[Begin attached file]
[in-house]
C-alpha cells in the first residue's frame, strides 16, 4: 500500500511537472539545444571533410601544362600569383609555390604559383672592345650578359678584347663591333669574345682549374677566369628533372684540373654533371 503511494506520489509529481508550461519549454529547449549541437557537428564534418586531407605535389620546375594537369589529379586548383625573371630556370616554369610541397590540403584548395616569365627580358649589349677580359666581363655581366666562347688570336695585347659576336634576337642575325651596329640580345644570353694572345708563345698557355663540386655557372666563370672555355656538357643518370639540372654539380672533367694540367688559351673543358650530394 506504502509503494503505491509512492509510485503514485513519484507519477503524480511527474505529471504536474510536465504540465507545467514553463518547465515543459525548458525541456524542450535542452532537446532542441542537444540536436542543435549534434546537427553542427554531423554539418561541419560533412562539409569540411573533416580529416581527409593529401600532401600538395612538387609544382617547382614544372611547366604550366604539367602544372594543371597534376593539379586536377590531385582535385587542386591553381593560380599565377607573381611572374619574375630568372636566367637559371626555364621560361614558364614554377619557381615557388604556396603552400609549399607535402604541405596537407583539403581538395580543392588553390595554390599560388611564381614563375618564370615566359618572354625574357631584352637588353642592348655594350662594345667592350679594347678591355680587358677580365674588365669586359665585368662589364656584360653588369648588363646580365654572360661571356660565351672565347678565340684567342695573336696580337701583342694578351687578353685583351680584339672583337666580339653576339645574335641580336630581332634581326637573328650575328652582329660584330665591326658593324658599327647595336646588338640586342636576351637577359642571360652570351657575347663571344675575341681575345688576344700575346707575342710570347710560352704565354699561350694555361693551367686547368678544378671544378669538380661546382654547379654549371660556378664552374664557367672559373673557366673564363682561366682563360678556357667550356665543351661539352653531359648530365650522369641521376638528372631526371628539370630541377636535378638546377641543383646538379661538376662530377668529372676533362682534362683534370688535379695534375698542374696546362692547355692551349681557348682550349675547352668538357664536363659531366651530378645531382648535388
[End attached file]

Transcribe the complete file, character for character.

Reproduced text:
[in-house]
C-alpha cells in the first residue's frame, strides 16, 4: 500500500511537472539545444571533410601544362600569383609555390604559383672592345650578359678584347663591333669574345682549374677566369628533372684540373654533371 503511494506520489509529481508550461519549454529547449549541437557537428564534418586531407605535389620546375594537369589529379586548383625573371630556370616554369610541397590540403584548395616569365627580358649589349677580359666581363655581366666562347688570336695585347659576336634576337642575325651596329640580345644570353694572345708563345698557355663540386655557372666563370672555355656538357643518370639540372654539380672533367694540367688559351673543358650530394 506504502509503494503505491509512492509510485503514485513519484507519477503524480511527474505529471504536474510536465504540465507545467514553463518547465515543459525548458525541456524542450535542452532537446532542441542537444540536436542543435549534434546537427553542427554531423554539418561541419560533412562539409569540411573533416580529416581527409593529401600532401600538395612538387609544382617547382614544372611547366604550366604539367602544372594543371597534376593539379586536377590531385582535385587542386591553381593560380599565377607573381611572374619574375630568372636566367637559371626555364621560361614558364614554377619557381615557388604556396603552400609549399607535402604541405596537407583539403581538395580543392588553390595554390599560388611564381614563375618564370615566359618572354625574357631584352637588353642592348655594350662594345667592350679594347678591355680587358677580365674588365669586359665585368662589364656584360653588369648588363646580365654572360661571356660565351672565347678565340684567342695573336696580337701583342694578351687578353685583351680584339672583337666580339653576339645574335641580336630581332634581326637573328650575328652582329660584330665591326658593324658599327647595336646588338640586342636576351637577359642571360652570351657575347663571344675575341681575345688576344700575346707575342710570347710560352704565354699561350694555361693551367686547368678544378671544378669538380661546382654547379654549371660556378664552374664557367672559373673557366673564363682561366682563360678556357667550356665543351661539352653531359648530365650522369641521376638528372631526371628539370630541377636535378638546377641543383646538379661538376662530377668529372676533362682534362683534370688535379695534375698542374696546362692547355692551349681557348682550349675547352668538357664536363659531366651530378645531382648535388